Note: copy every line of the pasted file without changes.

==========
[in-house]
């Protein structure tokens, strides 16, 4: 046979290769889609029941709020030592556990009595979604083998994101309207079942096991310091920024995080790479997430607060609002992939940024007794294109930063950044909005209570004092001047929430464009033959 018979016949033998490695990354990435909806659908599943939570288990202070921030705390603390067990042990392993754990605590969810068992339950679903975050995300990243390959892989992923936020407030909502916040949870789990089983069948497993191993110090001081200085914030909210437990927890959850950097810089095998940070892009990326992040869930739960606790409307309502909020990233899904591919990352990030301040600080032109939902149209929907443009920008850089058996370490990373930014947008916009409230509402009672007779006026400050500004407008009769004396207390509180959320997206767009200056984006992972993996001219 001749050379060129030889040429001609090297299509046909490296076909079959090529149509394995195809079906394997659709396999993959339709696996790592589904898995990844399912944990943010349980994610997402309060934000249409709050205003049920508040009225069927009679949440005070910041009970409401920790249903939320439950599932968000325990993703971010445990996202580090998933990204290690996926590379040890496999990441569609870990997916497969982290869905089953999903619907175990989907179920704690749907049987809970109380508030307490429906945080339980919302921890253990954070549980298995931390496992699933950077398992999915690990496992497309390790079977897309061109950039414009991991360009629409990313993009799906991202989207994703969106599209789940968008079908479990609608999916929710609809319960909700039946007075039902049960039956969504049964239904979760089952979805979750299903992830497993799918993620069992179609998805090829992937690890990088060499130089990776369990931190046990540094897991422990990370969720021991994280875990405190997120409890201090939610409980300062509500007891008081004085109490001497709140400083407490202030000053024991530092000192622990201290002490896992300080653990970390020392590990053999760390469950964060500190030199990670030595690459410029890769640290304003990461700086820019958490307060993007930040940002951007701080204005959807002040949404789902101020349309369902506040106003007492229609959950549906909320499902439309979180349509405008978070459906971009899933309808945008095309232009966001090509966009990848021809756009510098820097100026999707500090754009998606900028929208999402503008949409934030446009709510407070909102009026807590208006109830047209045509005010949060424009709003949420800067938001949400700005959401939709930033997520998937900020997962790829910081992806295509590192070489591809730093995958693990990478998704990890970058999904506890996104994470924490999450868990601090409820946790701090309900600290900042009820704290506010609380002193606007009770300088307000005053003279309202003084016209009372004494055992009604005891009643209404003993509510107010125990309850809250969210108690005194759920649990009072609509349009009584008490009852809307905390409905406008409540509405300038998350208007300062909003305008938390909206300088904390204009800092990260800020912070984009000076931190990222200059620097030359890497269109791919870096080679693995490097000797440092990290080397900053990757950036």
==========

[in-house]
């Protein structure tokens, strides 16, 4: 046979290769889609029941709020030592556990009595979604083998994101309207079942096991310091920024995080790479997430607060609002992939940024007794294109930063950044909005209570004092001047929430464009033959 018979016949033998490695990354990435909806659908599943939570288990202070921030705390603390067990042990392993754990605590969810068992339950679903975050995300990243390959892989992923936020407030909502916040949870789990089983069948497993191993110090001081200085914030909210437990927890959850950097810089095998940070892009990326992040869930739960606790409307309502909020990233899904591919990352990030301040600080032109939902149209929907443009920008850089058996370490990373930014947008916009409230509402009672007779006026400050500004407008009769004396207390509180959320997206767009200056984006992972993996001219 001749050379060129030889040429001609090297299509046909490296076909079959090529149509394995195809079906394997659709396999993959339709696996790592589904898995990844399912944990943010349980994610997402309060934000249409709050205003049920508040009225069927009679949440005070910041009970409401920790249903939320439950599932968000325990993703971010445990996202580090998933990204290690996926590379040890496999990441569609870990997916497969982290869905089953999903619907175990989907179920704690749907049987809970109380508030307490429906945080339980919302921890253990954070549980298995931390496992699933950077398992999915690990496992497309390790079977897309061109950039414009991991360009629409990313993009799906991202989207994703969106599209789940968008079908479990609608999916929710609809319960909700039946007075039902049960039956969504049964239904979760089952979805979750299903992830497993799918993620069992179609998805090829992937690890990088060499130089990776369990931190046990540094897991422990990370969720021991994280875990405190997120409890201090939610409980300062509500007891008081004085109490001497709140400083407490202030000053024991530092000192622990201290002490896992300080653990970390020392590990053999760390469950964060500190030199990670030595690459410029890769640290304003990461700086820019958490307060993007930040940002951007701080204005959807002040949404789902101020349309369902506040106003007492229609959950549906909320499902439309979180349509405008978070459906971009899933309808945008095309232009966001090509966009990848021809756009510098820097100026999707500090754009998606900028929208999402503008949409934030446009709510407070909102009026807590208006109830047209045509005010949060424009709003949420800067938001949400700005959401939709930033997520998937900020997962790829910081992806295509590192070489591809730093995958693990990478998704990890970058999904506890996104994470924490999450868990601090409820946790701090309900600290900042009820704290506010609380002193606007009770300088307000005053003279309202003084016209009372004494055992009604005891009643209404003993509510107010125990309850809250969210108690005194759920649990009072609509349009009584008490009852809307905390409905406008409540509405300038998350208007300062909003305008938390909206300088904390204009800092990260800020912070984009000076931190990222200059620097030359890497269109791919870096080679693995490097000797440092990290080397900053990757950036």